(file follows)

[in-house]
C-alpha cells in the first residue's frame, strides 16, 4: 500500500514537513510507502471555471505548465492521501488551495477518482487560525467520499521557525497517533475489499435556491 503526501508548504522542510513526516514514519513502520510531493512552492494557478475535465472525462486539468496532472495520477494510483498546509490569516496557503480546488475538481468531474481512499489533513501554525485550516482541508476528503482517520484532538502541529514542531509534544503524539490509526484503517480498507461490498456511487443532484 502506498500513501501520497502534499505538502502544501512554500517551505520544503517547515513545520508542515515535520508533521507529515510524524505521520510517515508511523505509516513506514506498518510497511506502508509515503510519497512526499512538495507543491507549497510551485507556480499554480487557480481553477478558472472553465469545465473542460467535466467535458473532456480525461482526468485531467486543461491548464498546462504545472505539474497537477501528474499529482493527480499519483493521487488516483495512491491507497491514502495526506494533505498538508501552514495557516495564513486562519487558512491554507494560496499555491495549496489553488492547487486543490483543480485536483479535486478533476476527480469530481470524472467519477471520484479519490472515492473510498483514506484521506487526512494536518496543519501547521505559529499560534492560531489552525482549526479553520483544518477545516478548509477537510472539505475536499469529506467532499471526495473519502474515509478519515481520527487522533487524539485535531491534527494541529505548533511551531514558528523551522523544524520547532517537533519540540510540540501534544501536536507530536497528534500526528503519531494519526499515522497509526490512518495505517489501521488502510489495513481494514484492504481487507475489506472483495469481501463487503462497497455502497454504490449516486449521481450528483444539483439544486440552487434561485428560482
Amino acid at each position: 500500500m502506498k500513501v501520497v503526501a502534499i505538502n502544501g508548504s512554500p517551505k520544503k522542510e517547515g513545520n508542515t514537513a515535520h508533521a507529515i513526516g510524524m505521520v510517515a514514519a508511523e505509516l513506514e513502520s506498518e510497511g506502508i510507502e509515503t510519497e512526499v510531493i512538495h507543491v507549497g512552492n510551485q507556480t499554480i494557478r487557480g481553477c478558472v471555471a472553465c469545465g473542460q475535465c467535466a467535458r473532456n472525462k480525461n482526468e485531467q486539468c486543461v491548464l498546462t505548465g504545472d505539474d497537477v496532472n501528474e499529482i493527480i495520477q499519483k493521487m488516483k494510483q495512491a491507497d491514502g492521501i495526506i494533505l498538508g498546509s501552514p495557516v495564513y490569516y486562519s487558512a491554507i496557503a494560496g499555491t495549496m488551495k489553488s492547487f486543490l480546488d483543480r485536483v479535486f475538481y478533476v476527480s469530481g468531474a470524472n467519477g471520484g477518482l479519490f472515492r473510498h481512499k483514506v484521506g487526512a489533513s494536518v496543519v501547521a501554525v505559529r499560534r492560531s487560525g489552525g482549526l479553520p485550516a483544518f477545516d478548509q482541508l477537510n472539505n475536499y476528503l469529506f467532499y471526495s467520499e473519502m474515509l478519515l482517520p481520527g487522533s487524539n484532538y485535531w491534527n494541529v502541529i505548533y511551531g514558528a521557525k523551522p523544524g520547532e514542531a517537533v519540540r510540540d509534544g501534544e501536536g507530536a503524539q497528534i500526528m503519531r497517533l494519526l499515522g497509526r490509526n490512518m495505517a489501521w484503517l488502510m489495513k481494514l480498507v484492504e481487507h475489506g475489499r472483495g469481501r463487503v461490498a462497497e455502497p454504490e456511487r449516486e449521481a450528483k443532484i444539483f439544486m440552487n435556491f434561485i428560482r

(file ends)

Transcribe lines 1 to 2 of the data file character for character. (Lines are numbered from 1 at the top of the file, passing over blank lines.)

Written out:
[in-house]
C-alpha cells in the first residue's frame, strides 16, 4: 500500500514537513510507502471555471505548465492521501488551495477518482487560525467520499521557525497517533475489499435556491 503526501508548504522542510513526516514514519513502520510531493512552492494557478475535465472525462486539468496532472495520477494510483498546509490569516496557503480546488475538481468531474481512499489533513501554525485550516482541508476528503482517520484532538502541529514542531509534544503524539490509526484503517480498507461490498456511487443532484 502506498500513501501520497502534499505538502502544501512554500517551505520544503517547515513545520508542515515535520508533521507529515510524524505521520510517515508511523505509516513506514506498518510497511506502508509515503510519497512526499512538495507543491507549497510551485507556480499554480487557480481553477478558472472553465469545465473542460467535466467535458473532456480525461482526468485531467486543461491548464498546462504545472505539474497537477501528474499529482493527480499519483493521487488516483495512491491507497491514502495526506494533505498538508501552514495557516495564513486562519487558512491554507494560496499555491495549496489553488492547487486543490483543480485536483479535486478533476476527480469530481470524472467519477471520484479519490472515492473510498483514506484521506487526512494536518496543519501547521505559529499560534492560531489552525482549526479553520483544518477545516478548509477537510472539505475536499469529506467532499471526495473519502474515509478519515481520527487522533487524539485535531491534527494541529505548533511551531514558528523551522523544524520547532517537533519540540510540540501534544501536536507530536497528534500526528503519531494519526499515522497509526490512518495505517489501521488502510489495513481494514484492504481487507475489506472483495469481501463487503462497497455502497454504490449516486449521481450528483444539483439544486440552487434561485428560482